Infect Chemother.  2009 Feb;41(1):62-64. 10.3947/ic.2009.41.1.62.

A Case of Meropenem-Resistant Ochrobactrum anthropi Bacteremia

Affiliations
  • 1Department of Internal Medicine, Yonsei University College of Medicine, Seoul, Korea. imfell@yuhs.ac

Abstract

Ochrobactrum anthropi is an oxidase-producing, non-lactose-fermenting, gram-negative bacillus that is frequently isolated from the environment including sinks, baths, soil, and hospital water sources. Recently O. anthropi have been reported as an emerging opportunistic pathogen in immunocompromised patients, particularly in those with indwelling venous catheters. Most O. anthropi were highly resistant to beta-lactam antibiotics except carbapenem. We report a case of O. anthropi bacteremia with an unusual pattern of antibiotic resistance compared to previous reports. A 47-year-old woman undergoing camptobell/cisplatin chemotherapy via indwelling venous catheter (chemoport) for stage IV ovarian cancer, had septicemia due to O. anthropi of unknown origin. The isolates were resistant to all beta-lactams and meropenem and susceptible to aminoglycoside, ciprofloxacin, and trimethoprim-sulfamethoxazole. She recovered from sepsis with combination treatment with imipenem and ciprofloxacin for 3 weeks.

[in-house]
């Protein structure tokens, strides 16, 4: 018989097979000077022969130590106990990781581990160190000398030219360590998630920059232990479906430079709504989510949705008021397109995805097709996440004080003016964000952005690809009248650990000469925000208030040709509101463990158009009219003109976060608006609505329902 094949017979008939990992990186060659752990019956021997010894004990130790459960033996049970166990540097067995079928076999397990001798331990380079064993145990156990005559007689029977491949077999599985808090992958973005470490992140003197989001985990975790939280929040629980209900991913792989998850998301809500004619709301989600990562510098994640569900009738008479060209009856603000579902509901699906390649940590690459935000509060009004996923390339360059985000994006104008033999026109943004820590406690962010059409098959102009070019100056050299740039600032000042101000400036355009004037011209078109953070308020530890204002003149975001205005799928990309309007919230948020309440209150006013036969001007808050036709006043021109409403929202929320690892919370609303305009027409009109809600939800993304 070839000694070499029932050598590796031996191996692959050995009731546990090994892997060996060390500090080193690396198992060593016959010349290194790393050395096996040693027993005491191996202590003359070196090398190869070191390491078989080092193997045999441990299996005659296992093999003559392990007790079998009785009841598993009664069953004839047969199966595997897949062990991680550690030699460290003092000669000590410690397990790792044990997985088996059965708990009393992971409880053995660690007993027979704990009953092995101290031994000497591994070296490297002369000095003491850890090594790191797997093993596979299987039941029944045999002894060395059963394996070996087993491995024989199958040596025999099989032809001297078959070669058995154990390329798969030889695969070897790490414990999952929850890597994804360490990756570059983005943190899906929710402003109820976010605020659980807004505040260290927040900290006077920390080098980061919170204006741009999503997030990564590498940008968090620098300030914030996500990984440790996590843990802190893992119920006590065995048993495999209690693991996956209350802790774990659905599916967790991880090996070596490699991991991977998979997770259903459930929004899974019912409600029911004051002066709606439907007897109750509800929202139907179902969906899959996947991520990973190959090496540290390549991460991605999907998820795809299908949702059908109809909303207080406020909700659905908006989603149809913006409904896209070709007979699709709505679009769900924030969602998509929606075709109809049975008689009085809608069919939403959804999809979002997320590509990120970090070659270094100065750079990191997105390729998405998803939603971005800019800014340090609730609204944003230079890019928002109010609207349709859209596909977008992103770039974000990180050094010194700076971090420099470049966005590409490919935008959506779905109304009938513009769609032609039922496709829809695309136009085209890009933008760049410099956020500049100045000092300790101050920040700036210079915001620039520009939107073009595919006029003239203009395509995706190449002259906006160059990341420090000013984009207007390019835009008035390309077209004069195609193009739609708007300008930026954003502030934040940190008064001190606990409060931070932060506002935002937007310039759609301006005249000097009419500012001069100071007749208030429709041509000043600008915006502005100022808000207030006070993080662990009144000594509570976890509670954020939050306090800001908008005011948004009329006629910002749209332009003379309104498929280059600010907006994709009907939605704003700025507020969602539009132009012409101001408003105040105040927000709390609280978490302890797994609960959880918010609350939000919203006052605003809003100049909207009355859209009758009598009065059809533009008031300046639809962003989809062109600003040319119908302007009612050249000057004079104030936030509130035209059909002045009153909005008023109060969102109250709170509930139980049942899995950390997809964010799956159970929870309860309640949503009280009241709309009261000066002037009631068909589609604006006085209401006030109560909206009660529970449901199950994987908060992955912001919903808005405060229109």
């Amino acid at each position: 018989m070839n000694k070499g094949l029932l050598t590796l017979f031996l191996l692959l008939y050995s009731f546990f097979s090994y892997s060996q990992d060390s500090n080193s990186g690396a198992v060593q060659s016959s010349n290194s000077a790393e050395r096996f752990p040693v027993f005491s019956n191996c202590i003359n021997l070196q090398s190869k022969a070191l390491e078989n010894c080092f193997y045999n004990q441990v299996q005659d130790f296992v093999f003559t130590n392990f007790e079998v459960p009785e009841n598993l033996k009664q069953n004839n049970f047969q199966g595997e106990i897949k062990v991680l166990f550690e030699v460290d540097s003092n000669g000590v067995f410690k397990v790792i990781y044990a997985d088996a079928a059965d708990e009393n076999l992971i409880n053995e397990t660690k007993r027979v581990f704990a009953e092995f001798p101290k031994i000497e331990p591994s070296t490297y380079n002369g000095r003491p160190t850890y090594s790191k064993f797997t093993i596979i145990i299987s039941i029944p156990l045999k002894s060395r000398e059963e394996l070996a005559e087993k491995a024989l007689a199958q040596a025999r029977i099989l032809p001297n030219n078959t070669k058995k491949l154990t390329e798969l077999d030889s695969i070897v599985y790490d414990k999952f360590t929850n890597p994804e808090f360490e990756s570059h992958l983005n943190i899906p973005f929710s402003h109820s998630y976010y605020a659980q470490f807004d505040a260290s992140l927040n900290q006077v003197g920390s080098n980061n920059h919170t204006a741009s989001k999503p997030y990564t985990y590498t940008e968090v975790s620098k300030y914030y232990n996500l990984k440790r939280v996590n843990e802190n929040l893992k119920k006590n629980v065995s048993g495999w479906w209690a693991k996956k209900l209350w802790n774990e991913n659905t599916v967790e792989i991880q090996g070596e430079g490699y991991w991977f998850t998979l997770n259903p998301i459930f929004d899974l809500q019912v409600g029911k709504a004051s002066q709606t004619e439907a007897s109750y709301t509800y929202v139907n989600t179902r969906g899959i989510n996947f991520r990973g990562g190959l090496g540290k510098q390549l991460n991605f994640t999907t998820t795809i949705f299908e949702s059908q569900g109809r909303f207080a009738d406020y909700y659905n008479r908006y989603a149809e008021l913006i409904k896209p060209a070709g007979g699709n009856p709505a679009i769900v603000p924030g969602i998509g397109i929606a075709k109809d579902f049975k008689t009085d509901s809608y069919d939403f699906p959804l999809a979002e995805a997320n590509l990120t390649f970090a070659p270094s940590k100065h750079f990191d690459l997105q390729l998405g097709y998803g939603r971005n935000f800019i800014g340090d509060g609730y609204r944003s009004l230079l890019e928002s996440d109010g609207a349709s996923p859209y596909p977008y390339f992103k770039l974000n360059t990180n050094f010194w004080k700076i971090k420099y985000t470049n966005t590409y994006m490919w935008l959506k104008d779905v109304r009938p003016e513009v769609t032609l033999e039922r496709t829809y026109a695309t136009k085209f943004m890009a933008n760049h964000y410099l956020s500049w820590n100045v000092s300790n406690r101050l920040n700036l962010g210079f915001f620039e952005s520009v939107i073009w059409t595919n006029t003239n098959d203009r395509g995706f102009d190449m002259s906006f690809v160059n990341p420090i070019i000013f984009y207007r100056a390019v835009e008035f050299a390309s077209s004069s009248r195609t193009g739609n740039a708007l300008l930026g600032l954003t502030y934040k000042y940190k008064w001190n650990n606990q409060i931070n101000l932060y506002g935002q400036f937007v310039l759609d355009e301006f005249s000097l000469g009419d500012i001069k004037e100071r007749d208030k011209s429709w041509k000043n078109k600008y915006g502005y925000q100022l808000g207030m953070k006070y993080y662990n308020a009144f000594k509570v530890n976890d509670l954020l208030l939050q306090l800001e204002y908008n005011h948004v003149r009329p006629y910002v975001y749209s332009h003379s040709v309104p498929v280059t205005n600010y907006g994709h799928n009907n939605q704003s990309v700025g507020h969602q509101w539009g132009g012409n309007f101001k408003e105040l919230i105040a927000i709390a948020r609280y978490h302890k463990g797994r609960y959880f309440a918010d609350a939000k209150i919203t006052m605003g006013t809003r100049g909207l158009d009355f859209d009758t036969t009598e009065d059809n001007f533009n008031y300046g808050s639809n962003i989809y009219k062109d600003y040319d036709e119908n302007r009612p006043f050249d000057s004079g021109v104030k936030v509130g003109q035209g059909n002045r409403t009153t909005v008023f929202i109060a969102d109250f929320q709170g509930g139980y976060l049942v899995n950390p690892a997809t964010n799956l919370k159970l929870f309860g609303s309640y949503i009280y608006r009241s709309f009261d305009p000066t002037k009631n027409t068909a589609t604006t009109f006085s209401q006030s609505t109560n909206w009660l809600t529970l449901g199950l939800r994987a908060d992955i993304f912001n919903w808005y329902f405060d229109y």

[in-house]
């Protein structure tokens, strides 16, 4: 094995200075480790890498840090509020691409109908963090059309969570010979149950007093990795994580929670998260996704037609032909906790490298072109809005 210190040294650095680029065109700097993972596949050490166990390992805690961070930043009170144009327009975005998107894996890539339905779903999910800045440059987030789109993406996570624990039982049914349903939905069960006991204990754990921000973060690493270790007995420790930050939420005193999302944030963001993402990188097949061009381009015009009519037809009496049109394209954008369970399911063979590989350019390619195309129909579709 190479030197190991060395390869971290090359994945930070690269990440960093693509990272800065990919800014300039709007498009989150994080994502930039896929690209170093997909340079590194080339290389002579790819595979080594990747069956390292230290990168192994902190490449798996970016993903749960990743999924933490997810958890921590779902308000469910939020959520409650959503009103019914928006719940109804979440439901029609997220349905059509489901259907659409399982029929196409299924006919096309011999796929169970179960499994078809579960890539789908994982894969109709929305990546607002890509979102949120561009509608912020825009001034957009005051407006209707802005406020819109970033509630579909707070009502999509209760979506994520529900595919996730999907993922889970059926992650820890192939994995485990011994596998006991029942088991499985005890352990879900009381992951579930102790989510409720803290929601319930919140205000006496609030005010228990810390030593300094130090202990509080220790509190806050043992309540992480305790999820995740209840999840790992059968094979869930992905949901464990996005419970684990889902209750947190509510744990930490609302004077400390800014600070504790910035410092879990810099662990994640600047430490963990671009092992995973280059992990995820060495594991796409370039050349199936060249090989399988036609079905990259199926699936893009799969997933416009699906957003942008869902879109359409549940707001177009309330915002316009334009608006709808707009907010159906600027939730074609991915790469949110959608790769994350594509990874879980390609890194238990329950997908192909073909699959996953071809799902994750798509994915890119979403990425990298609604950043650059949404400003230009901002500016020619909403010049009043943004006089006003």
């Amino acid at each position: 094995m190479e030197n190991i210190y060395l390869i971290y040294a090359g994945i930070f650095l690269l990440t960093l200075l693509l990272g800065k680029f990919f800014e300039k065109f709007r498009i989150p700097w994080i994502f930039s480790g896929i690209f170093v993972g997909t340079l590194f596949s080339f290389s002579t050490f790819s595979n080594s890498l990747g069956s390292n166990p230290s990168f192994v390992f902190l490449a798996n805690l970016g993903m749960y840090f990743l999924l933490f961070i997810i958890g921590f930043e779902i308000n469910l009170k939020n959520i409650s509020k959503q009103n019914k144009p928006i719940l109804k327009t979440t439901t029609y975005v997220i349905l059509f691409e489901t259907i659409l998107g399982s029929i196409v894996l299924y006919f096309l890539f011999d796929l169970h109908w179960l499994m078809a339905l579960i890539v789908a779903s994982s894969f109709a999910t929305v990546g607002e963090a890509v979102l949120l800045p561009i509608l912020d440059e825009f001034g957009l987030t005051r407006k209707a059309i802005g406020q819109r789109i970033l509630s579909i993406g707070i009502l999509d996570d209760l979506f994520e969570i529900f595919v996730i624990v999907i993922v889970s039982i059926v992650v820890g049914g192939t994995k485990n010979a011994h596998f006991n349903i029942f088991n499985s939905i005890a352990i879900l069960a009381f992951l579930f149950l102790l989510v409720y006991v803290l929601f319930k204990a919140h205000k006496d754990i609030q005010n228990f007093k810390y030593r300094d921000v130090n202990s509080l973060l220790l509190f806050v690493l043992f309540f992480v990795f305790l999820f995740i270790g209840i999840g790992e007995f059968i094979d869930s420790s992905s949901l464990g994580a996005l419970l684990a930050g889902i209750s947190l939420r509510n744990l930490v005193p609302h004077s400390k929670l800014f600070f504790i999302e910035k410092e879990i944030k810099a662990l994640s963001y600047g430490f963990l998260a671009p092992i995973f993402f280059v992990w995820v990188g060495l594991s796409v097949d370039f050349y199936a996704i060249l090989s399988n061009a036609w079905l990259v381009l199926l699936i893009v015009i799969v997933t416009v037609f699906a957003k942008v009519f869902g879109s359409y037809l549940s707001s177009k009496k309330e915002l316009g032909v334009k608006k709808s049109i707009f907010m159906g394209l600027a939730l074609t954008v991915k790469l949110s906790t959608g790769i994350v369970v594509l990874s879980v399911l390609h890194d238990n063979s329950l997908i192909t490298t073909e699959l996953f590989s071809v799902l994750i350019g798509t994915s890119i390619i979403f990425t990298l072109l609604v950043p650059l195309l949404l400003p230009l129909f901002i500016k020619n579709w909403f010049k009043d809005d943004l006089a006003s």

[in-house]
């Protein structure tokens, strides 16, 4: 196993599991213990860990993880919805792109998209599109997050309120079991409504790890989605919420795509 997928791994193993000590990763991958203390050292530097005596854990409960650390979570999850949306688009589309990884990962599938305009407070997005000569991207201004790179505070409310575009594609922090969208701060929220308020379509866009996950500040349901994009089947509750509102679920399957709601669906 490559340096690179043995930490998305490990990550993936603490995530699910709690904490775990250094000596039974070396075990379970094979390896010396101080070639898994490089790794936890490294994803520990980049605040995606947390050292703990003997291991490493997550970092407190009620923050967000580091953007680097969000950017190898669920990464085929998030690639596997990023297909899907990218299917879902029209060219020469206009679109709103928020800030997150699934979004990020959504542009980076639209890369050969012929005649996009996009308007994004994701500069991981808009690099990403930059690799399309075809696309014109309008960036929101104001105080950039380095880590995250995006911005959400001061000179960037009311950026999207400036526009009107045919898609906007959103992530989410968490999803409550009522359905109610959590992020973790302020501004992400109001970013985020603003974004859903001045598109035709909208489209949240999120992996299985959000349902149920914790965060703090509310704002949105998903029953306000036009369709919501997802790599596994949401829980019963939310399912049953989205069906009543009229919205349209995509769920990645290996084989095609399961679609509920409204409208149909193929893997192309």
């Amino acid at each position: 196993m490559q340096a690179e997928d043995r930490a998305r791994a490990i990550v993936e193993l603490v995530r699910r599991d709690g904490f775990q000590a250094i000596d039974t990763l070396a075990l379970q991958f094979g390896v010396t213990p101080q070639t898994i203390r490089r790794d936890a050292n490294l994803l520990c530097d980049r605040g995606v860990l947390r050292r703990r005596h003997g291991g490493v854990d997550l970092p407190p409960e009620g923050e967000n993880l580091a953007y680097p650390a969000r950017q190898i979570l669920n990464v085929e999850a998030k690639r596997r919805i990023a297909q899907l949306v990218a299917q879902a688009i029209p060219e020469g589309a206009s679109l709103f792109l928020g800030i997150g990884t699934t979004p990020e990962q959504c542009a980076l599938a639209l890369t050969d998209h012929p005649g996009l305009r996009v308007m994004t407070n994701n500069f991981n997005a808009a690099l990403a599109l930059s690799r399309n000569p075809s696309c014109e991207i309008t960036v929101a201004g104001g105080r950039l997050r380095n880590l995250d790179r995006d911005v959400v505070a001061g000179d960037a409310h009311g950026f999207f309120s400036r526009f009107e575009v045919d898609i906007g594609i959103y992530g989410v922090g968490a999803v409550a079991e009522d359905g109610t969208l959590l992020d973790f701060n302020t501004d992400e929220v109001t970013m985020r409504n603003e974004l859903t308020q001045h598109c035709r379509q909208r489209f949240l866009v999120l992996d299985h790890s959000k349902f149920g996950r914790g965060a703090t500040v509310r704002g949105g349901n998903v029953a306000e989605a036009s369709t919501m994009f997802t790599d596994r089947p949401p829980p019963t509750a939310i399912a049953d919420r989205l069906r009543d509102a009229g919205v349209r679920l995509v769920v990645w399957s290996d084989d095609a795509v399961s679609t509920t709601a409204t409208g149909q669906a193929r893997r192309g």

Keyword

Ochrobactrum anthropi; Bacteremia; Meropenem; Resistant

MeSH Terms

Anti-Bacterial Agents
Bacillus
Bacteremia
Baths
beta-Lactams
Catheters
Ciprofloxacin
Drug Resistance, Microbial
Female
Humans
Imipenem
Immunocompromised Host
Middle Aged
Ochrobactrum
Ochrobactrum anthropi
Ovarian Neoplasms
Sepsis
Soil
Thienamycins
Trimethoprim, Sulfamethoxazole Drug Combination
Anti-Bacterial Agents
Ciprofloxacin
Imipenem
Soil
Thienamycins
beta-Lactams
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